David Walliams is not my favourite children’s author; I’d just like to put that out there. They might be linked by the illustrations of the legendary Quentin Blake, but Walliams is no Roald Dahl. Dahl of course had his faults, but there’s no denying the originality and magic contained in his stories. Walliams, I find, lacks that entirely.
His popular children’s book, Mr Stink, has been adapted for stage, and centres on Chloe Crumb (Lucy-Mae Beacock), a little girl who feels very alone in the world. That is, until she meets Mr Stink (Bradley Davis), the local homeless man. They forge a friendship, Chloe accidentally becomes an advocate for anti-homelessness after putting him up in their shed and feeding him dozens of sausages, and Mr Stink somehow becomes internationally famous after an appearance on the local news.
While any story that promotes thoughtfulness, kindness and empathy in children is a winner in my book, not every homeless person is a Lord-in-disguise with a tragic backstory, and they deserve help and kindness too. Mr Stink also ruins itself by relying heavily on gross stereotypes; particularly with the women of the story. There’s a trinity of Horrible Women: Mother Crumb (Belinda McGuirk) who’s a nasty domineering matriarch/Thatcher-esque politician, Chloe’s sister Annabel (Courtney Dayes) who is a sort of snide ‘perfect’ older child, and Chloe’s bully Rosamund (Bethany Hamlin) complete with cliché ‘burns’ and schoolgirl bully finger snaps. These characters in particular just seem so lazy and dated to me, and I’m not the first to criticise Walliams’ stories. Food writer and activist Jack Monroe labelled them as “sneering classist fatshaming grim nonsense” and while some disagreed with her, many didn’t.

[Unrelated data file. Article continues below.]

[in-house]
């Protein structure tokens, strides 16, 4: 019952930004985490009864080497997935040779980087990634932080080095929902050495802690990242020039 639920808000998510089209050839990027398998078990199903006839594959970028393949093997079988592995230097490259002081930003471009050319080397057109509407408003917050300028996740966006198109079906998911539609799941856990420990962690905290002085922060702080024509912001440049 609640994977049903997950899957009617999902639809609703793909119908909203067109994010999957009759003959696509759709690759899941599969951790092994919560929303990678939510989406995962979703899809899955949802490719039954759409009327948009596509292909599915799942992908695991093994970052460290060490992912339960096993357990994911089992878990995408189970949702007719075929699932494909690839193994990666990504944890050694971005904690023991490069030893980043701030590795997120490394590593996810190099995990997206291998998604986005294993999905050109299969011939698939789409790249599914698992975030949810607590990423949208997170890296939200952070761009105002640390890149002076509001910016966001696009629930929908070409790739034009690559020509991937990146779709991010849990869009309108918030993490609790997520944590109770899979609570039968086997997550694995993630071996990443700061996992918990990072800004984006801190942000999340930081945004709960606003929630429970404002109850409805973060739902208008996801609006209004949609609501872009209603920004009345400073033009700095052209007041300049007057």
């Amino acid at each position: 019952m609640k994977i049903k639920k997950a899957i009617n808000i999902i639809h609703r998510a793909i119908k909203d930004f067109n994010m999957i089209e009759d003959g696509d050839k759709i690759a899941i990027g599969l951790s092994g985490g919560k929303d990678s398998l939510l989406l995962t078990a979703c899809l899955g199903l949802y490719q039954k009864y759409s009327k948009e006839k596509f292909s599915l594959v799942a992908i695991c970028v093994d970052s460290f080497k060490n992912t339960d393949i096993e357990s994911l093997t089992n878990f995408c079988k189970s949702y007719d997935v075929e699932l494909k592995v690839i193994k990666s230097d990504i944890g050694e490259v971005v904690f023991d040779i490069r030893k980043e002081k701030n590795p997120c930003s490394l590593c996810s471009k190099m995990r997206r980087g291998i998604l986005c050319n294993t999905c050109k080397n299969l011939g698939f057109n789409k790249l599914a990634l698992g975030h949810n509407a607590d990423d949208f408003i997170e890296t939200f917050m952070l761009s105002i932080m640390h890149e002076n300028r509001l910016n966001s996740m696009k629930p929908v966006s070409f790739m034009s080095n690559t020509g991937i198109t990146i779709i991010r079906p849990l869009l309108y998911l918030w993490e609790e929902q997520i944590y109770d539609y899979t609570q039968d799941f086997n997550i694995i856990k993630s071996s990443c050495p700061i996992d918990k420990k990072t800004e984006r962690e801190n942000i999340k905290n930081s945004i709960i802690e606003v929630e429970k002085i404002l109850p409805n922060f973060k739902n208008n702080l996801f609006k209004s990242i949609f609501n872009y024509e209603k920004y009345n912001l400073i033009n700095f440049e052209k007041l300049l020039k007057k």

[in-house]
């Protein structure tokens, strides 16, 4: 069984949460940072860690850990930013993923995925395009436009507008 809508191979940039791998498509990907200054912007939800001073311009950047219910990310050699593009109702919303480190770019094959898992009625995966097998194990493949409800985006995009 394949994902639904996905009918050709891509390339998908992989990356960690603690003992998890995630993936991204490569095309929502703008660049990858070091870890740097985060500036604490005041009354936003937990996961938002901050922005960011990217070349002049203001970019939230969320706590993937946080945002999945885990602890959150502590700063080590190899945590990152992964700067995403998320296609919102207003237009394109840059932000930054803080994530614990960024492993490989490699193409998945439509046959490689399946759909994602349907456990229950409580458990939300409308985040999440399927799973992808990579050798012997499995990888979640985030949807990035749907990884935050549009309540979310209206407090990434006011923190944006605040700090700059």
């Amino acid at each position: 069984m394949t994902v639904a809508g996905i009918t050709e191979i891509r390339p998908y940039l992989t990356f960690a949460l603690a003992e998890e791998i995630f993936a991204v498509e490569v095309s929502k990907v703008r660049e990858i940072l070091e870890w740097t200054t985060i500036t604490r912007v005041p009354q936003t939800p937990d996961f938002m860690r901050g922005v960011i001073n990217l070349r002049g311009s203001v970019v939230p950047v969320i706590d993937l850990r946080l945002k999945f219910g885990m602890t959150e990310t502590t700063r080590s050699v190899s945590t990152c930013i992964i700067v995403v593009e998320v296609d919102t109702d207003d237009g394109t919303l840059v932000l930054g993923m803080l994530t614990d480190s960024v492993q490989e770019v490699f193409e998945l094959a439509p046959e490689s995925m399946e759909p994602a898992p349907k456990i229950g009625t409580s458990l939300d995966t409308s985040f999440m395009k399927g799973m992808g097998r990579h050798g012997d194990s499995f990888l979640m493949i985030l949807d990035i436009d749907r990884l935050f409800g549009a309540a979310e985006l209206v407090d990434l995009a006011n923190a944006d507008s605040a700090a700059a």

But none of this is the fault of cast and company at the Chickenshed Theatre, and the production itself, looking past the material, is seamless. So much is done with very little, and cast including Beackcock as Chloe, and Cara McInnany as ensemble bring some (I expect) much-needed joy to the children in the audience. There’s lots of silliness and fun, including a whole number dedicated to aforementioned sausages, that is perfect for the holiday season.
I’m saddened then that for me, the production is tainted by such pants material, which doesn’t seem to truly match the ethos of the Chickenshed for me. The story of course has a happy ending, but the way in which we get there is less than ideal. It seems that David Walliams ought to try to take a leaf out of Mr Stink’s book, and consider practising some more thought-out “unimaginable kindness”.
Mr Stink is playing until 10 January. For more information and tickets, visit the Chickenshed website.